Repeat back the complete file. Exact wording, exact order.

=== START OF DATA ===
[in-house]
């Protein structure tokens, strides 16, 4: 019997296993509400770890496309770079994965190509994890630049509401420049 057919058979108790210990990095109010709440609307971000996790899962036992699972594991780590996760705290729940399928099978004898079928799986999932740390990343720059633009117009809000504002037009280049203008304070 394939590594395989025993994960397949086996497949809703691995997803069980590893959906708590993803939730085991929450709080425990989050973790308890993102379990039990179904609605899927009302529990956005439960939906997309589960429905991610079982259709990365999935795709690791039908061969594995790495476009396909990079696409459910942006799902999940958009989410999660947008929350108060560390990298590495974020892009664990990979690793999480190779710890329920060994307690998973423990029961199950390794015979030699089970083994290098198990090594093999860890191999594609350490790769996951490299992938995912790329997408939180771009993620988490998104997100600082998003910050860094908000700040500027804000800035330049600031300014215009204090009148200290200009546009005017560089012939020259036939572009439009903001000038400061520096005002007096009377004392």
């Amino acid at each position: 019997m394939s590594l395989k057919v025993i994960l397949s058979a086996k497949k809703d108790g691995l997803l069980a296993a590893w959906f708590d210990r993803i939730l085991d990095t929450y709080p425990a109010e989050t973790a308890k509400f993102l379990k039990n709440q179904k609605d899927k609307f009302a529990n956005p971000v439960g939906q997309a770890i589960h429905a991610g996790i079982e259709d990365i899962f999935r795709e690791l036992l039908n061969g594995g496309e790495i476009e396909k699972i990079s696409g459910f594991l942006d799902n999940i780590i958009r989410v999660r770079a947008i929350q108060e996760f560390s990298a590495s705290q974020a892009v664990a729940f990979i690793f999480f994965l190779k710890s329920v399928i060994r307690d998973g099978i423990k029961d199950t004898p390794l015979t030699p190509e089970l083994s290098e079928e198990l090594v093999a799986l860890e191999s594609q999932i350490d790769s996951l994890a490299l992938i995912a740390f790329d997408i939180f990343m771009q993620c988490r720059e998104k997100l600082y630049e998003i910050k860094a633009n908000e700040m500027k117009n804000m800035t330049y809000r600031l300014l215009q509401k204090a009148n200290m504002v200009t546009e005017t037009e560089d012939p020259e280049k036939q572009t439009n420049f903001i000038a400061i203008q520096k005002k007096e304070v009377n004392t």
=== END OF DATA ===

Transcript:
[in-house]
């Protein structure tokens, strides 16, 4: 019997296993509400770890496309770079994965190509994890630049509401420049 057919058979108790210990990095109010709440609307971000996790899962036992699972594991780590996760705290729940399928099978004898079928799986999932740390990343720059633009117009809000504002037009280049203008304070 394939590594395989025993994960397949086996497949809703691995997803069980590893959906708590993803939730085991929450709080425990989050973790308890993102379990039990179904609605899927009302529990956005439960939906997309589960429905991610079982259709990365999935795709690791039908061969594995790495476009396909990079696409459910942006799902999940958009989410999660947008929350108060560390990298590495974020892009664990990979690793999480190779710890329920060994307690998973423990029961199950390794015979030699089970083994290098198990090594093999860890191999594609350490790769996951490299992938995912790329997408939180771009993620988490998104997100600082998003910050860094908000700040500027804000800035330049600031300014215009204090009148200290200009546009005017560089012939020259036939572009439009903001000038400061520096005002007096009377004392």
């Amino acid at each position: 019997m394939s590594l395989k057919v025993i994960l397949s058979a086996k497949k809703d108790g691995l997803l069980a296993a590893w959906f708590d210990r993803i939730l085991d990095t929450y709080p425990a109010e989050t973790a308890k509400f993102l379990k039990n709440q179904k609605d899927k609307f009302a529990n956005p971000v439960g939906q997309a770890i589960h429905a991610g996790i079982e259709d990365i899962f999935r795709e690791l036992l039908n061969g594995g496309e790495i476009e396909k699972i990079s696409g459910f594991l942006d799902n999940i780590i958009r989410v999660r770079a947008i929350q108060e996760f560390s990298a590495s705290q974020a892009v664990a729940f990979i690793f999480f994965l190779k710890s329920v399928i060994r307690d998973g099978i423990k029961d199950t004898p390794l015979t030699p190509e089970l083994s290098e079928e198990l090594v093999a799986l860890e191999s594609q999932i350490d790769s996951l994890a490299l992938i995912a740390f790329d997408i939180f990343m771009q993620c988490r720059e998104k997100l600082y630049e998003i910050k860094a633009n908000e700040m500027k117009n804000m800035t330049y809000r600031l300014l215009q509401k204090a009148n200290m504002v200009t546009e005017t037009e560089d012939p020259e280049k036939q572009t439009n420049f903001i000038a400061i203008q520096k005002k007096e304070v009377n004392t």